“I am one blessed woman to have the love of these two incredible men.”

The decision to “date” after the loss of a spouse is a very personal decision. It is a decision that belongs to the widow or widower alone. Some widows or widowers wait months or years to start dating; some are content to never date again; and others date or find love again very quickly. Just like with grief, there is no timeline dictating when it is acceptable for widows or widowers to begin dating someone new. But regardless of what decision they make; it is theirs alone. It is no one’s place to judge them and certainly not fair to begrudge or guilt a widow or widower more love and happiness in their life (especially when young). 

When Jim and I realized that he would likely pass away from cancer, we had multiple conversations about his wishes for me and how he wanted me to find love and happiness again. He wrote it in letters to me and he also had intended to write a letter to our sons about how he trusted that I would find a man that would love them, care for them, and that he had given their mother his blessing to remarry. How selfless is that? I was in tears when he told me and I still choke up at the memory. Jim knew that I did not want to think about a future without him physically here. After he died, I heard from friends that he thought about even creating a list of guys who I should date after his passing.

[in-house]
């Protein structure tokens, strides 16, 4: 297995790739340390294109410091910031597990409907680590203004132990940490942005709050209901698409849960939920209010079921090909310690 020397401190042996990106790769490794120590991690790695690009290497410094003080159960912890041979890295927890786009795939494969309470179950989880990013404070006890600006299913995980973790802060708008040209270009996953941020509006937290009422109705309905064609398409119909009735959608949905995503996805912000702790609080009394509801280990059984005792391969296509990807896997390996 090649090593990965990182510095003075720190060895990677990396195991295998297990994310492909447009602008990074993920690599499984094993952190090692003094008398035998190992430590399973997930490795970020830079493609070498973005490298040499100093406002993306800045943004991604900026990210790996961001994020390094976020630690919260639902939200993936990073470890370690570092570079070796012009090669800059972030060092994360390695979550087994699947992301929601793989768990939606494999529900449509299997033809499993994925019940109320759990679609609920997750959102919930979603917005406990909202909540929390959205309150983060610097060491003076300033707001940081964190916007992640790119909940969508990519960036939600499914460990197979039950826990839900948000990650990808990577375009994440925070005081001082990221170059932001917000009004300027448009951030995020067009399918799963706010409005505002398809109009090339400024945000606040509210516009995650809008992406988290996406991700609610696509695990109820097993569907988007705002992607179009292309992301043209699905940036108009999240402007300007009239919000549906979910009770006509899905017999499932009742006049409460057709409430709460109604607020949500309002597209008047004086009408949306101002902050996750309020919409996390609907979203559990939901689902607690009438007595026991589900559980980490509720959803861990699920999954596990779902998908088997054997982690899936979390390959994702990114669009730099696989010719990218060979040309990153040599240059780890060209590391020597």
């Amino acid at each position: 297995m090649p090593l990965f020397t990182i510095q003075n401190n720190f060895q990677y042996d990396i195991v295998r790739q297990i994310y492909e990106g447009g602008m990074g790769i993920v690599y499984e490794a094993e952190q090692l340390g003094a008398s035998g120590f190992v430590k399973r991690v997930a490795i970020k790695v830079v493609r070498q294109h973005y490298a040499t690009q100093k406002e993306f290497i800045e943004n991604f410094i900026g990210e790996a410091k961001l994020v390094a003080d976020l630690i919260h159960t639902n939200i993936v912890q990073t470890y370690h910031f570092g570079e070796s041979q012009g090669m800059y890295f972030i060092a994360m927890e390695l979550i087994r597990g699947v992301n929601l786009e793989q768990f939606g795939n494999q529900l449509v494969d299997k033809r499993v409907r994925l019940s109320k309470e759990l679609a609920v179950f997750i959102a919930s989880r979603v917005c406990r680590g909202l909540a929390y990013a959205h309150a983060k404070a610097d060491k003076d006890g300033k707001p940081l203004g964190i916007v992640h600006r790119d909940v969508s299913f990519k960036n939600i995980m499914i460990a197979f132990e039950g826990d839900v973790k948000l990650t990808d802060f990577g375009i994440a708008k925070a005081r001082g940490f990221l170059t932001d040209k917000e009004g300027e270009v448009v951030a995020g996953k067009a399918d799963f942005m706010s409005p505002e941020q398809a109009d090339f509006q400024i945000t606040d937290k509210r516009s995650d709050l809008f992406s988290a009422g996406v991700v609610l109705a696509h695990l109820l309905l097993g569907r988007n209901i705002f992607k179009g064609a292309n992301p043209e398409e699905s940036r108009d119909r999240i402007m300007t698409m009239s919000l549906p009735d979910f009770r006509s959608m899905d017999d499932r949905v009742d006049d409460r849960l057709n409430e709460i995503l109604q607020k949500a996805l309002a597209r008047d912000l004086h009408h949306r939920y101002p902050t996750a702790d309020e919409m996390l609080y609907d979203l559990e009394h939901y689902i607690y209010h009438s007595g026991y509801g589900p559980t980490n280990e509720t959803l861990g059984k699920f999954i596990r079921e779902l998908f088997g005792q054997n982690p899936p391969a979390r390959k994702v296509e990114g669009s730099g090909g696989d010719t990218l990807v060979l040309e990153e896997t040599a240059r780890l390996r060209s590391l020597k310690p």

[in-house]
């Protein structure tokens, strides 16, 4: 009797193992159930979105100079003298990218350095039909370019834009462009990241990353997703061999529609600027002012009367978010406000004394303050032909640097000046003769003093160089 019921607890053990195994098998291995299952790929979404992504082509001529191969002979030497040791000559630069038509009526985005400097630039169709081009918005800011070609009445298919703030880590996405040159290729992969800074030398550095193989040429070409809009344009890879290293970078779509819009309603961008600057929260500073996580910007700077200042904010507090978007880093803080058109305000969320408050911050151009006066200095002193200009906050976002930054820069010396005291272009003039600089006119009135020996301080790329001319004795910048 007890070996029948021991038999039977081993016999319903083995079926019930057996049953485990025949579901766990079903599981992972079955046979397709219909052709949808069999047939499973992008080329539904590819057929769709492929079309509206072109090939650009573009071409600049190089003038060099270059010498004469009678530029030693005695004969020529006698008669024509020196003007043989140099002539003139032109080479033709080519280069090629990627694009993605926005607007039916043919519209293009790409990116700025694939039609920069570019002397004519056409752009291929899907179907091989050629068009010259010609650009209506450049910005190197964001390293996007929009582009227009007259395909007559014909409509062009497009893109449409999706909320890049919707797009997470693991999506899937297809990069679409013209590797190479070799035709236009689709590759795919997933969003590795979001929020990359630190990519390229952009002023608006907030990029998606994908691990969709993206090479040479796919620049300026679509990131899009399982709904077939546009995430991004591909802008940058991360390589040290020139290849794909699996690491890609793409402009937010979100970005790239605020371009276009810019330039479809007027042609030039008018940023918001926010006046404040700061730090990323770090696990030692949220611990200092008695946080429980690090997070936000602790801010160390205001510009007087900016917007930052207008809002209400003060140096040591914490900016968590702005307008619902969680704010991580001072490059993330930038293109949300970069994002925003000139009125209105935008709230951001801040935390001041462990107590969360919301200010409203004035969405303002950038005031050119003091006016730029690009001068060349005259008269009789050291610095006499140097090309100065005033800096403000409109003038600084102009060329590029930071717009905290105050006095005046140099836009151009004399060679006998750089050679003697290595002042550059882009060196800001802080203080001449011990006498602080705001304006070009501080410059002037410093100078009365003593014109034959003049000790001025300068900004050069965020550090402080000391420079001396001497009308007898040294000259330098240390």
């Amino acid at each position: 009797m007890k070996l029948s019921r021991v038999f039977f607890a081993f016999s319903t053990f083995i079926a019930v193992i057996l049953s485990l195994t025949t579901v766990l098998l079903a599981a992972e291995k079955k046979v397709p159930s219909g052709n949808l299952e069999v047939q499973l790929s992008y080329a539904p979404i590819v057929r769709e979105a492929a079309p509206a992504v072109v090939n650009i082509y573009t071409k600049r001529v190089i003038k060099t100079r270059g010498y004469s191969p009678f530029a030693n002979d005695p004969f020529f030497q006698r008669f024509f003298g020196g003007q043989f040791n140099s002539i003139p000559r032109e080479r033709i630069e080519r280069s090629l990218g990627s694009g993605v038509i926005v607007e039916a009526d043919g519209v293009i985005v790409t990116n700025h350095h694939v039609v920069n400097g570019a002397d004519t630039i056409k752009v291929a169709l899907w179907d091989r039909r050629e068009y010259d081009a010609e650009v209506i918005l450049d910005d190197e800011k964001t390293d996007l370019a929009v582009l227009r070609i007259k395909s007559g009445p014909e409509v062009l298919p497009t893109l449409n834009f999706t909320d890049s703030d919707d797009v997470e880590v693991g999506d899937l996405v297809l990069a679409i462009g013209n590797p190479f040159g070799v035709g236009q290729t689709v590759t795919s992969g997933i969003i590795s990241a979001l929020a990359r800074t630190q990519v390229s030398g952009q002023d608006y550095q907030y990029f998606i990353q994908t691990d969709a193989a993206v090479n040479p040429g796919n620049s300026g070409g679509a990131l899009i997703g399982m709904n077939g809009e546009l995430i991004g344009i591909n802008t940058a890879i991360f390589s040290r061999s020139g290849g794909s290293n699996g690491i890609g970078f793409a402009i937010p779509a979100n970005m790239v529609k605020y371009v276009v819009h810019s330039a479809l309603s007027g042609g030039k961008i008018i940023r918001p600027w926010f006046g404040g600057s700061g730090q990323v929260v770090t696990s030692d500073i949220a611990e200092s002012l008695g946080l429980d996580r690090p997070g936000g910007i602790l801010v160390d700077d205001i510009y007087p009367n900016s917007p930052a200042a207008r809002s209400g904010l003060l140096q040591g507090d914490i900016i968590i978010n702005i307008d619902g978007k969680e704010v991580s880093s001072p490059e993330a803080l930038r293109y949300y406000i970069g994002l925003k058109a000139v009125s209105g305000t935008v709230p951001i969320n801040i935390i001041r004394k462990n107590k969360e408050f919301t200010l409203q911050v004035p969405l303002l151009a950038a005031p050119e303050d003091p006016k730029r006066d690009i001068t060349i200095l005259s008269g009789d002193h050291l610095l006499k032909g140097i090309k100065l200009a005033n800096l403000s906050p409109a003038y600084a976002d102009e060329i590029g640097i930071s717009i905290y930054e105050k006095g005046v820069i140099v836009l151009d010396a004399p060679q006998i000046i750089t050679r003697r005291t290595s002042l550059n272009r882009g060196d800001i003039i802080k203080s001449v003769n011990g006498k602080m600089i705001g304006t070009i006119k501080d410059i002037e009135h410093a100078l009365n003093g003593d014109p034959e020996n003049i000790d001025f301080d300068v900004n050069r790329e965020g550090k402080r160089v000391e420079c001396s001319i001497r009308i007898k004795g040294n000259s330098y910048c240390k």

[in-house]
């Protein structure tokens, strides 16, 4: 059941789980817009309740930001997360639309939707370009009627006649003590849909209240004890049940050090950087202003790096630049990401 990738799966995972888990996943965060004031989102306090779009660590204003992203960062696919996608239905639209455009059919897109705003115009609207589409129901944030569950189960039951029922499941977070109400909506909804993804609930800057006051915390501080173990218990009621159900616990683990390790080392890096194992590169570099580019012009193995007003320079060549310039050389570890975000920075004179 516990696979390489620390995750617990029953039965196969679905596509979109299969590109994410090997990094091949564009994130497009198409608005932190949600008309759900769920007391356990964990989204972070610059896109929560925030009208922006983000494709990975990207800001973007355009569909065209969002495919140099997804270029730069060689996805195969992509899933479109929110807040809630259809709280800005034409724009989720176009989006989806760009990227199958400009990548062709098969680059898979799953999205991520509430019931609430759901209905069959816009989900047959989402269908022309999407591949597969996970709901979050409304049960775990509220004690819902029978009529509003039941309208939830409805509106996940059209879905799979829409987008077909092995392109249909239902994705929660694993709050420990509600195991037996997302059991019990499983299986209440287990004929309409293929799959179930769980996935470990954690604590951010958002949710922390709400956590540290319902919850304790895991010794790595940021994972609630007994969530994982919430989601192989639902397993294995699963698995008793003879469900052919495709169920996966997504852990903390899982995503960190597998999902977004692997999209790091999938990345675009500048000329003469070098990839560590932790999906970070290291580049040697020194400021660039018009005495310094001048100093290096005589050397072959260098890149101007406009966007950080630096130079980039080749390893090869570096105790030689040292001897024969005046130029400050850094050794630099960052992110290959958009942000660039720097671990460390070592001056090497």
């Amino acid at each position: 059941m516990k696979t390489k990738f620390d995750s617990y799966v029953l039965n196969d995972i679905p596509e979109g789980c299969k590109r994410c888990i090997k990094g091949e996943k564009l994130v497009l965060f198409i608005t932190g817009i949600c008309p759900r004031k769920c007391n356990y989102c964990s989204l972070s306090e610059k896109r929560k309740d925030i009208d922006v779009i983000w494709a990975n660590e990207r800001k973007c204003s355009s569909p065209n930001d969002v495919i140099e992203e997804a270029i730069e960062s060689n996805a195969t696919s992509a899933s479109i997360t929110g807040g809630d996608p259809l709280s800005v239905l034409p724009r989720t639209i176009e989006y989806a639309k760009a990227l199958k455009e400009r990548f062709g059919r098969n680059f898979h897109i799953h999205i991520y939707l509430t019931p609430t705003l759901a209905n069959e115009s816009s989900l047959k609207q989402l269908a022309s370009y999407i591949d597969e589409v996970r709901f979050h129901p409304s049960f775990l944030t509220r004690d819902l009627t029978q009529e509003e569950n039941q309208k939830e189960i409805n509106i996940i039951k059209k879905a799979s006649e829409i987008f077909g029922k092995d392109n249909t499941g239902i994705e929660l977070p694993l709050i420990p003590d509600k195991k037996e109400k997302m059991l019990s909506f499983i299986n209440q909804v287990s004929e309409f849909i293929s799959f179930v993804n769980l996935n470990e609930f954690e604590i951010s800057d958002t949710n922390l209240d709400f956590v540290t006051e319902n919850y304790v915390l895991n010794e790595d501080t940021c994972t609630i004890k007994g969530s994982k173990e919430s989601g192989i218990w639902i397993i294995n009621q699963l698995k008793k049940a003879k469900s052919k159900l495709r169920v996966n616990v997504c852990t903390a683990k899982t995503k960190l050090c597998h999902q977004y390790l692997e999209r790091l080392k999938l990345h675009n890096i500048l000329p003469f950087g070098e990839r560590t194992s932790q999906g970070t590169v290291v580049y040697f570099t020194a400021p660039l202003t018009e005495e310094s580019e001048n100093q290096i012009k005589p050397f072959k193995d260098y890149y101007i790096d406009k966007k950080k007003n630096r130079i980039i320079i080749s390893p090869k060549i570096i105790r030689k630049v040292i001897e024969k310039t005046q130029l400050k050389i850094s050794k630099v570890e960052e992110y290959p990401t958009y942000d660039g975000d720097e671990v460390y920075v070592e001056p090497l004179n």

Jim showed me a deep, life changing, unconditional love.  He was a devoted, giving husband and an incredible father. So, when it came to imagining what a relationship with a new man would look like, I knew that this person would have to accept that I will always miss and love Jim. 

Jim would tell me stories of his childhood best friend, Jason Workman. How they were inseparable between the ages of 9-11. They lived across from a golf course and would collect golf balls and light them on fire (did you know there’s basically a bouncy ball in there?); they would build forts in the woods nearby, and Jim’s mom wouldn’t let those dirty, muddy boys into the house at the end of the day until they’d cleaned up. Jim and Jason lost touch as they got older because they went to different schools and eventually Jim moved to Madison.  

When Jason heard that Jim had passed away, he found me on Facebook and sent his condolences. He would check in via messenger every couple of weeks to see how the boys and I were doing. We related as single parents of young boys and shared stories of Jim. Jason will tell you (and believe him) that he had no intention of us becoming a couple. Our chats continued on, and a few months later we decided to meet as friends, and really that’s all it was; ….but after a couple of meetings in Illinois and Wisconsin, we realized there was a spark.

Now, we’re moving in together.  Jason has proved to be the man that Jim picked for me. Jason has a beautiful, generous heart and soul. He goes to great lengths to make me happy and is so hard working and family oriented. He fully respects that Jim will always be the boys’ Daddy, yet lights up when they exchange “I love you’s” with him. He understands that Jim will always have a place in my heart and in our life. Jason’s children have this amazing connection to Jim even though they never met. Grant  (7) has a picture of Jim hanging over his bed (at his request) and Kaleb (11) boasts about how great of a shot Jim was with a bow and arrow. Jason tears up with me when I cry recounting the hardest days of Jim’s battle with cancer and we love sharing our memories of Jim with each other and the kids. 

I am one blessed woman to have the love of these two incredible men.